Kayla Irish, University of Montana, Missoula

In late March of 1959, thousands of demonstrators in Tibet began a violent revolt against Communist China in response to perceived threats against their religious practice and way of life. News of the Tibetan Uprising spread across a Cold War consensus-shaped American media. While scholarship on US-Tibet relations has examined CIA involvement in the Uprising and debates in the United Nations in 1959, few works have analyzed how the American public processed and discussed the revolt. This project investigates the impact of the Uprising on American political culture and the geopolitics of human rights. Newspaper and periodical writers interpreted the Tibet crisis as continued evidence that communism threatened global self-determination and the freedom of religion. Journalists often framed the Tibetan rebellion as a religious and humanitarian struggle against the atheistic communists, comparing their plight to the failed 1956 Hungarian Revolution. Yet, this time at stake were the rights of non-christian and non-white individuals. As commentators urged the American government to intervene militarily or diplomatically and save the Tibetan “freedom fighters,” they shifted from portraying them in a predominantly exoticized lens to one that was increasingly political. Moreover, they also suggested that their government’s ability to protect human liberties should be exported and asserted abroad. Underpinning those arguments were assumptions that human rights had been achieved at home, at least in contrast to beliefs that communism continually infringed upon them in other parts of the world. This paper ultimately argues that the Tibetan Uprising informed Americans’ perceptions of communism and of their identity as a global power and nation.

The Historical Relationship Between Classics and Fascism

Canyon S. Lock, University of Montana, Missoula

The Historical Relationship Between Classics and Fascism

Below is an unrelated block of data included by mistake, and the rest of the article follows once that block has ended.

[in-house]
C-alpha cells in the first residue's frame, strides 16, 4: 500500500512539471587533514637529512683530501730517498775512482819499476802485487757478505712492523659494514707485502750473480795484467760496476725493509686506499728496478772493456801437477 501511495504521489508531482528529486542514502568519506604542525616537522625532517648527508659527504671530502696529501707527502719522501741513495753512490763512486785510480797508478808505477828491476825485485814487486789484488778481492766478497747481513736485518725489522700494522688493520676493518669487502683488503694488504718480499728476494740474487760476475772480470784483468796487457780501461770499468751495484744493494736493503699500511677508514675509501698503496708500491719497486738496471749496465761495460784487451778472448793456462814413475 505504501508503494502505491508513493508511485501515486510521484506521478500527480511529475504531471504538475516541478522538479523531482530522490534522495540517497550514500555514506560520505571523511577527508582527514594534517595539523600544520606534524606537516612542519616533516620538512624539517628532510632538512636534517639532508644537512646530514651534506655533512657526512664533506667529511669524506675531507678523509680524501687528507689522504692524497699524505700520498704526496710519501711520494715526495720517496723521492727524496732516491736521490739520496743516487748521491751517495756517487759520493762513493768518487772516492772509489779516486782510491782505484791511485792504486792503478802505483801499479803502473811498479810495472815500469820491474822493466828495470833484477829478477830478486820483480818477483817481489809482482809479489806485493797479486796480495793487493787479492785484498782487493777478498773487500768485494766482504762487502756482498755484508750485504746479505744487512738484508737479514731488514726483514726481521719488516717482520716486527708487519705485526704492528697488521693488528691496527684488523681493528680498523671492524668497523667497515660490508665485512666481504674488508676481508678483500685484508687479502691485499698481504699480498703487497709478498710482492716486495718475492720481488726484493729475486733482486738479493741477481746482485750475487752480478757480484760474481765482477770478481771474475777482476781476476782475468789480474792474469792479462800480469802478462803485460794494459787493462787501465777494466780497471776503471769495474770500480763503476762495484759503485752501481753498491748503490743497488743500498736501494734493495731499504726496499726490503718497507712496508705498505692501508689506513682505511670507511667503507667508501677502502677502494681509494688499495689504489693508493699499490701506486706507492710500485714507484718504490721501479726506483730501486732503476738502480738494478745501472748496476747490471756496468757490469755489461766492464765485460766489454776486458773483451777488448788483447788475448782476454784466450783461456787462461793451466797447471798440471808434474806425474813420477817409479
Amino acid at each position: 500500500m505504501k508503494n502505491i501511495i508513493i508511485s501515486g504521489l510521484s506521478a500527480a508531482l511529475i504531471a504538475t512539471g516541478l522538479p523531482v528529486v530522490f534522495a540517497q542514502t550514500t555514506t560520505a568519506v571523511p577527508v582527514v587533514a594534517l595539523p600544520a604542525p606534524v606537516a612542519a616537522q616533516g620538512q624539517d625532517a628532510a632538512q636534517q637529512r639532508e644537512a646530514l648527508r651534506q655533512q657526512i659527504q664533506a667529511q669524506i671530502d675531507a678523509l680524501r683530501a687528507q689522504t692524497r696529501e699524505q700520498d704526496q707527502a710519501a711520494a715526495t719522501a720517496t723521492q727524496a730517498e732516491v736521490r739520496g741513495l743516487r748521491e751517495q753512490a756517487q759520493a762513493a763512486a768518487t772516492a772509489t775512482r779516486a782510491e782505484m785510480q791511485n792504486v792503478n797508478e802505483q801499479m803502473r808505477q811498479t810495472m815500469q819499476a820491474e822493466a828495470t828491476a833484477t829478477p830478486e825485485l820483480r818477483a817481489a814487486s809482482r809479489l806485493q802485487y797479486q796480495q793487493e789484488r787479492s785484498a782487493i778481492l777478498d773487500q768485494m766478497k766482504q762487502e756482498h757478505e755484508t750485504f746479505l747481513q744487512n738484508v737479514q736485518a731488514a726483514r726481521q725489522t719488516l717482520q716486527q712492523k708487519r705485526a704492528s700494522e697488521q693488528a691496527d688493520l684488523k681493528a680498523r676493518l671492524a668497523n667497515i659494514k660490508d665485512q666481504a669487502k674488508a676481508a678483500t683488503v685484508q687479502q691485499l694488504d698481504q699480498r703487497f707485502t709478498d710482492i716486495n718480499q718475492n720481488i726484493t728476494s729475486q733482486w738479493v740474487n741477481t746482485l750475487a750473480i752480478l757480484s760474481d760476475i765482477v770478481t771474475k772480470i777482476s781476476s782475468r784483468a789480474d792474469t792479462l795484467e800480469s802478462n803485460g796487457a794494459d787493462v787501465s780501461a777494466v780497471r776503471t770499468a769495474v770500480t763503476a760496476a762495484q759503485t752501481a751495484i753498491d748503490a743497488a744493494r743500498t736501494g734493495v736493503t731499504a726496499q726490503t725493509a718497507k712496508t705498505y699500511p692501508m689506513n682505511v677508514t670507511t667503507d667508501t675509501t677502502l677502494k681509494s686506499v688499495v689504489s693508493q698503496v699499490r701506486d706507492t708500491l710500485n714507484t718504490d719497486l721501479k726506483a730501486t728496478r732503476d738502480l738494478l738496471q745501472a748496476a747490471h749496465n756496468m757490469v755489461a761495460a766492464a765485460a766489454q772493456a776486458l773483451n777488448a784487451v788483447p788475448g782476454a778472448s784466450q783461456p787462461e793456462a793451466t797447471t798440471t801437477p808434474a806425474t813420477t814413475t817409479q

This paper, and its corresponding presentation, will serve to explore the most prominent connections between the political ideology of Fascism and the academic field of Classics. Greco-Roman imagery and symbolism have been prominent in modern displays of extremist activity in the United States and throughout the world, reinvigorating the need to understand the historical connection between Classics and Fascism. This contribution seeks to understand why Fascists, both throughout history and into day, have been so drawn to Classics.

After a brief summary of the history of Classical scholarship, and specifically the ways in which it shaped national identities in the nation-states of early modern Europe, particular attention will be given to the iterations of Fascism that came to power in Italy under Mussolini and Germany under the Nazis, and the obsession of those regimes with the Ancient Romans and Greeks, respectively.

This research was conducted using library resources and other visual references found online, and through weekly consultations with a faculty mentor.

Themes to be explored will include language, imagery, history, and art. The paper will, in conclusion, make light of the continued obsession with Classics demonstrated by far-right political actors throughout time and into the year 2021, and furthermore offer suggestions for ways in which Classics can divorce itself from its historical connection with Fascism. Attention will also be given to the interdisciplinary nature of Classics, and the ways in which other fields which were prominent in Fascist or otherwise malevolent regimes (such as Anthropology) have been successful in renouncing their connections thereto.